Montreal police now treating prostitutes as victims

Launching a three year, five step, action plan to help them

Officer Joanne Paquin and Commander Ian Lafrenière

The Montreal police says it's changing its approach on prostitution — it will treat them as victims and not criminals.

It says after drug trafficking, human trafficking is the second biggest crime in Montreal, that most prostitutes are victims of human trafficking and 80 percent are from Montreal.

"Talking about prostitutes in the past, we were talking about prostitutes, now we're talking about victims.  Montrealers love to think that this (human trafficking) doesn't happen here.  But this is girls we know, that's why we need to raise the awareness," commanger Ian Lafrenière said.

"They're either going to seduce, or manipulate her, or threaten her, in order to make her do whatever they want, they're going to force her into prostitution, and take all the money.  If she doesn't make money, they're going to beat her, it's modern day slavery," detective Dominique Montchamp said.

The force has created a three year action plan that will tackle the problem in five steps.

"We want to target the traffickers, we want to go after them, we want the population and the girls to know that the police is there for them, that we can help them, assure their safety, that there's resources to get them out of that exploitation," Montchamp said.

The plan will include the creation of a special unit of officers working in the field, and with other police forces, like Laval, Longueuil and the Sûreté du Québec. 

They'll also give regular officers training to identify victims.

"Saying to officers now you consider a prostitute as a victim is not going to solve the problem.  We need to give them resources," Lafrenière said.

The plan will also include research, to paint an accurate picture of the problem in Montreal.  And developing a centre where all resources would be available to victims, under one roof.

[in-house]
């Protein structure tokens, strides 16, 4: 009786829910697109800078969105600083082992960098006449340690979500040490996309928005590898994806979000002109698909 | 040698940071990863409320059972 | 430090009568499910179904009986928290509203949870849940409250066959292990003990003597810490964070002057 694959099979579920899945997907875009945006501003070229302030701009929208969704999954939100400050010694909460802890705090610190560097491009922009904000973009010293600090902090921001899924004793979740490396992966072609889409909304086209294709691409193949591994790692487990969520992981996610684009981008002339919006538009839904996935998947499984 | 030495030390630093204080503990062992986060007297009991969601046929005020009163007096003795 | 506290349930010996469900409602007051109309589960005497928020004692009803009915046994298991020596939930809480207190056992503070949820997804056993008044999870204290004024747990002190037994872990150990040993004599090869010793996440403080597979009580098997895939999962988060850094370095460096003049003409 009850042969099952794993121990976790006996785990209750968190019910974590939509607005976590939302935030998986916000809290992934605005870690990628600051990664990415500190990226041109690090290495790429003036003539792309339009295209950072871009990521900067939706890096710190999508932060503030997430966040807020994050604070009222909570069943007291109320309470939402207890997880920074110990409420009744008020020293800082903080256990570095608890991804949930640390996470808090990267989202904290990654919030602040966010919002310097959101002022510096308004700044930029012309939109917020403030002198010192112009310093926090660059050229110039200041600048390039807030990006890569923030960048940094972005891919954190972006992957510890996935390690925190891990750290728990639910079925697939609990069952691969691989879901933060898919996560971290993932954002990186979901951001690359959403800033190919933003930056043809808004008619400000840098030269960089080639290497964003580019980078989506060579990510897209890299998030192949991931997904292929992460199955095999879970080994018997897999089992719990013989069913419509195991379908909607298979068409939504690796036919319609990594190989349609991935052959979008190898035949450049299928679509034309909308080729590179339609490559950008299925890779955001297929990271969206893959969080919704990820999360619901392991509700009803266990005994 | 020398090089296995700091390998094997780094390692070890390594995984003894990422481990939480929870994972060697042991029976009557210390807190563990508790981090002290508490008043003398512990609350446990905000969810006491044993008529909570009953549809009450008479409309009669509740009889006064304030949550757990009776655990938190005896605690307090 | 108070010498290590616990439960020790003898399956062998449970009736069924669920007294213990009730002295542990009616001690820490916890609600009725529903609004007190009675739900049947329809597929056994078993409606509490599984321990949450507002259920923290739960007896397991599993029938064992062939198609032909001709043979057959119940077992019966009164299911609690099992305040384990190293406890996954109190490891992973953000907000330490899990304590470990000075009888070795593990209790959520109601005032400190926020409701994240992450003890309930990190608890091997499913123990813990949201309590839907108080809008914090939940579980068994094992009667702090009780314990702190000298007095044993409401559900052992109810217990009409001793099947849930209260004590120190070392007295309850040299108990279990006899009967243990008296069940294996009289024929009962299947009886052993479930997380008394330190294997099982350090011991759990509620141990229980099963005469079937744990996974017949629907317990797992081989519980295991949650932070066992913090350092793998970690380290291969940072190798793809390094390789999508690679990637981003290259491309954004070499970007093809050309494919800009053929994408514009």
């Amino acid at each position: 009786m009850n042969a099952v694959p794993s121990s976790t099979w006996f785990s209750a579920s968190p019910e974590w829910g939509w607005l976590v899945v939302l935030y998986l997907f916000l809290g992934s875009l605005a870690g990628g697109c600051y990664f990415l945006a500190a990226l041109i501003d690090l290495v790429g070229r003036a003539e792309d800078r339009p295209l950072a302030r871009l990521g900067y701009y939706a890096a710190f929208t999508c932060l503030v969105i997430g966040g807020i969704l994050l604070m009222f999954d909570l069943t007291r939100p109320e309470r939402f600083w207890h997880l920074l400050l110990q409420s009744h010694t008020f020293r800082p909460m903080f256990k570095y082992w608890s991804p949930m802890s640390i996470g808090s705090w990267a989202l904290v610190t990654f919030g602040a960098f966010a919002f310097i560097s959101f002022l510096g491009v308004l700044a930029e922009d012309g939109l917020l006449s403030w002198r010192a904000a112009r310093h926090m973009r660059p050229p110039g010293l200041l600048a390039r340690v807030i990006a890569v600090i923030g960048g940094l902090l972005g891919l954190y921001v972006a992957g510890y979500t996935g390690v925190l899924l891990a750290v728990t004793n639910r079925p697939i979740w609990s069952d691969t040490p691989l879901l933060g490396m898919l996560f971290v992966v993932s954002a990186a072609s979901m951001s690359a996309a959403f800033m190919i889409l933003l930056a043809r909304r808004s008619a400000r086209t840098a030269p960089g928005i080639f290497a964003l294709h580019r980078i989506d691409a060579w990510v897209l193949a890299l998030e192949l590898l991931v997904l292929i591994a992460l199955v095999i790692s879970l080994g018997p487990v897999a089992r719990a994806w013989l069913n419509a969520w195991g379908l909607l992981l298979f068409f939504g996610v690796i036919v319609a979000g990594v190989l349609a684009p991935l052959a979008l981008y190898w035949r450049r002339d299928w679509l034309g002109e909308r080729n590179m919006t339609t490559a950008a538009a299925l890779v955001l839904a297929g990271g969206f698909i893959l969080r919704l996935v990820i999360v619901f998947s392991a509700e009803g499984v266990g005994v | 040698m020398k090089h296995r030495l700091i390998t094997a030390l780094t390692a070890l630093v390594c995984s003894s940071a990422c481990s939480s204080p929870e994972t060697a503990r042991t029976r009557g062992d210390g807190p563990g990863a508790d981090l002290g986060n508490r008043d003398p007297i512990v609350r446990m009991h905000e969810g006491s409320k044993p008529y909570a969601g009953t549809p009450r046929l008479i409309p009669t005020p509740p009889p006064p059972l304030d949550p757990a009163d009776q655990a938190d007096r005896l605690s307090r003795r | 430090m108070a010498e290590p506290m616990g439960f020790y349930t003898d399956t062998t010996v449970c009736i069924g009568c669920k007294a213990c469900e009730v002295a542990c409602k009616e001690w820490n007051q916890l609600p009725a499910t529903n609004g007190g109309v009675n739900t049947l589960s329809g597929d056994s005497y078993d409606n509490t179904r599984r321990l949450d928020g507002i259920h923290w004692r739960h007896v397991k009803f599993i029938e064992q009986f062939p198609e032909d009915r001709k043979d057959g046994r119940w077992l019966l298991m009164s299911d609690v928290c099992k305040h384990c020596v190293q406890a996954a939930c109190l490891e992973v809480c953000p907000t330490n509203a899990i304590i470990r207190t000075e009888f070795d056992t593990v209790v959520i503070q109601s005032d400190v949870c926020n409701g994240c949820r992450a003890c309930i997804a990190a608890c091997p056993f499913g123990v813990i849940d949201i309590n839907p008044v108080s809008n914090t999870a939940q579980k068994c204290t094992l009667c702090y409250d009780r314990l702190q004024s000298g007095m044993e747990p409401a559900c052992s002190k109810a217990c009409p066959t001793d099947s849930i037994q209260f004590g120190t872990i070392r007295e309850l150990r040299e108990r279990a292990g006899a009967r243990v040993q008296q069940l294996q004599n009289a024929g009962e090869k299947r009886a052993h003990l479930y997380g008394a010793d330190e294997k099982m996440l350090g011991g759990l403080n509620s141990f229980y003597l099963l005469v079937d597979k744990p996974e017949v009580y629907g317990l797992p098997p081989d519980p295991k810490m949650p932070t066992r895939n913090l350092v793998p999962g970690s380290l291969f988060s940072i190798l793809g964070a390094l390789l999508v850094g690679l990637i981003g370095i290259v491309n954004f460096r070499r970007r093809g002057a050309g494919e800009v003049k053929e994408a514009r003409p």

A budget has not been determined yet but the force says the first step is public awareness.

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  1. Barcham posted on 05/12/2014 03:29 PM
    Using the term 'trafficking' as a catch all term for prostitution does a disservice to all the women who really are victims of human trafficking in the world. this is nothing but a ploy from the police departments to make things seem worse than they really are. There are dozens of 'escort agencies' legally operating in Montreal that employ women who are working in the sex industry by their own volition. Yes, perhaps many would not be working in that business if they could find other ways to pay their bills, but that is a much deeper problem to deal with. Working slinging burgers for minimum wage just doesn't make ends meet these days, does it?

    Yes, there are women working on the streets who are being coerced or controlled by pimps or their boyfriend. There are many more working for agencies on their own accord who are ignored and painted with the same brush by the authorities and this is wrong.

    Tossing everything in the same 'human trafficking' basket is nothing but a public relations gimmick. Instead of holding useless conferences, the police should be out on the street taking care of business, helping those who need help and allowing those who work in this business willingly to get on with their lives.
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